Annette Alaniz Guajardo sent ABC11 photos of the bizarre event that happened at her Poteet, Texas, home Wednesday.
She said she was on her way to work when she saw a bat trapped in the web of a black and yellow garden spider.
Unfortunately, by the time she got home the bat was dead.
Matt Bertone, an Entomologist with the NCSU Plant Disease and Insect Clinic, told ABC11 that while the Argiope aurantia (scientific name for the spider) are harmless to humans, they are known to eat flies, bees, other insects and larger animals.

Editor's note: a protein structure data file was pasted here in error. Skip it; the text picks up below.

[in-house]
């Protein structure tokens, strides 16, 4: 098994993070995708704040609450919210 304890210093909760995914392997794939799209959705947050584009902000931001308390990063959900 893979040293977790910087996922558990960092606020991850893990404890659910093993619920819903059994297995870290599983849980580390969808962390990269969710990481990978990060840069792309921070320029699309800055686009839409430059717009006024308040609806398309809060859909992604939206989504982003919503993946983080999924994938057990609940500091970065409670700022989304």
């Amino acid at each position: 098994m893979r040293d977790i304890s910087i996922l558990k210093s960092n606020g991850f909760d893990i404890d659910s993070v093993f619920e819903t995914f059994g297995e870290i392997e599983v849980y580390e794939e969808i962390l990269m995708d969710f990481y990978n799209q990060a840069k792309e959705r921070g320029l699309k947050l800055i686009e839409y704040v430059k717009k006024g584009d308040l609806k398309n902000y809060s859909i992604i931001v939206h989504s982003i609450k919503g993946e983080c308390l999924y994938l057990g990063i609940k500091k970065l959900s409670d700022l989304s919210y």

"They have been known to catch birds and other larger animals in their webs and eat them," Bertone explained.
According to The National Wildlife Federation, the spiders live throughout the continental United States and Canada, Mexico and Central America.
Experts said while they usually build their webs in plants, they have been known to live in backyard gardens.
The webs contain a "highly visible zigzagging X-shaped pattern" which is called a stabilimentum. While the function is unknown, some experts think it is used to alert birds to the presence of the web so they don't fly through it.
Clearly, the bat missed that tip!
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